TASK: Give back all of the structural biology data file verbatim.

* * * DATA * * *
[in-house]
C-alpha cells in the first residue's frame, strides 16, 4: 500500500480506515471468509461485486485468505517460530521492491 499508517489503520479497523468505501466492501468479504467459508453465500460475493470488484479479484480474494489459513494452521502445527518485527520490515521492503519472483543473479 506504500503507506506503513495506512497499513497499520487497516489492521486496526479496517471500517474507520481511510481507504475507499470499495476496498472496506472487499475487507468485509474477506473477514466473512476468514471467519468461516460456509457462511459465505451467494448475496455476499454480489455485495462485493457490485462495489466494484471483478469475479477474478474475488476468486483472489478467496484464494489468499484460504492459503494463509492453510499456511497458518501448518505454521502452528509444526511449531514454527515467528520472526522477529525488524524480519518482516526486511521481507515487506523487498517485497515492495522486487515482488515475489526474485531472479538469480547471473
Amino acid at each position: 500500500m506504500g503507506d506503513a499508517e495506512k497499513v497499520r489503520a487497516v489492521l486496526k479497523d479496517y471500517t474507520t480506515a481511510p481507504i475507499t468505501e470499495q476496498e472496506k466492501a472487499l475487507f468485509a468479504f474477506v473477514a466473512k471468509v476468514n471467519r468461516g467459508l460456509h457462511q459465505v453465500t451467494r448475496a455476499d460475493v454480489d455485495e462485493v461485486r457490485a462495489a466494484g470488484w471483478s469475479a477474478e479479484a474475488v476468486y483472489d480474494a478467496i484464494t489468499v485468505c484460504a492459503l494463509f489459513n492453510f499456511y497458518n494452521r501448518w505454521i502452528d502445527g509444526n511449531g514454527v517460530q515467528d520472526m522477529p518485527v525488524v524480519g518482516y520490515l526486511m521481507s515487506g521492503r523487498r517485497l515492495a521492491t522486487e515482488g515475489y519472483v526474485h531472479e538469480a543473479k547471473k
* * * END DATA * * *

[in-house]
C-alpha cells in the first residue's frame, strides 16, 4: 500500500480506515471468509461485486485468505517460530521492491 499508517489503520479497523468505501466492501468479504467459508453465500460475493470488484479479484480474494489459513494452521502445527518485527520490515521492503519472483543473479 506504500503507506506503513495506512497499513497499520487497516489492521486496526479496517471500517474507520481511510481507504475507499470499495476496498472496506472487499475487507468485509474477506473477514466473512476468514471467519468461516460456509457462511459465505451467494448475496455476499454480489455485495462485493457490485462495489466494484471483478469475479477474478474475488476468486483472489478467496484464494489468499484460504492459503494463509492453510499456511497458518501448518505454521502452528509444526511449531514454527515467528520472526522477529525488524524480519518482516526486511521481507515487506523487498517485497515492495522486487515482488515475489526474485531472479538469480547471473
Amino acid at each position: 500500500m506504500g503507506d506503513a499508517e495506512k497499513v497499520r489503520a487497516v489492521l486496526k479497523d479496517y471500517t474507520t480506515a481511510p481507504i475507499t468505501e470499495q476496498e472496506k466492501a472487499l475487507f468485509a468479504f474477506v473477514a466473512k471468509v476468514n471467519r468461516g467459508l460456509h457462511q459465505v453465500t451467494r448475496a455476499d460475493v454480489d455485495e462485493v461485486r457490485a462495489a466494484g470488484w471483478s469475479a477474478e479479484a474475488v476468486y483472489d480474494a478467496i484464494t489468499v485468505c484460504a492459503l494463509f489459513n492453510f499456511y497458518n494452521r501448518w505454521i502452528d502445527g509444526n511449531g514454527v517460530q515467528d520472526m522477529p518485527v525488524v524480519g518482516y520490515l526486511m521481507s515487506g521492503r523487498r517485497l515492495a521492491t522486487e515482488g515475489y519472483v526474485h531472479e538469480a543473479k547471473k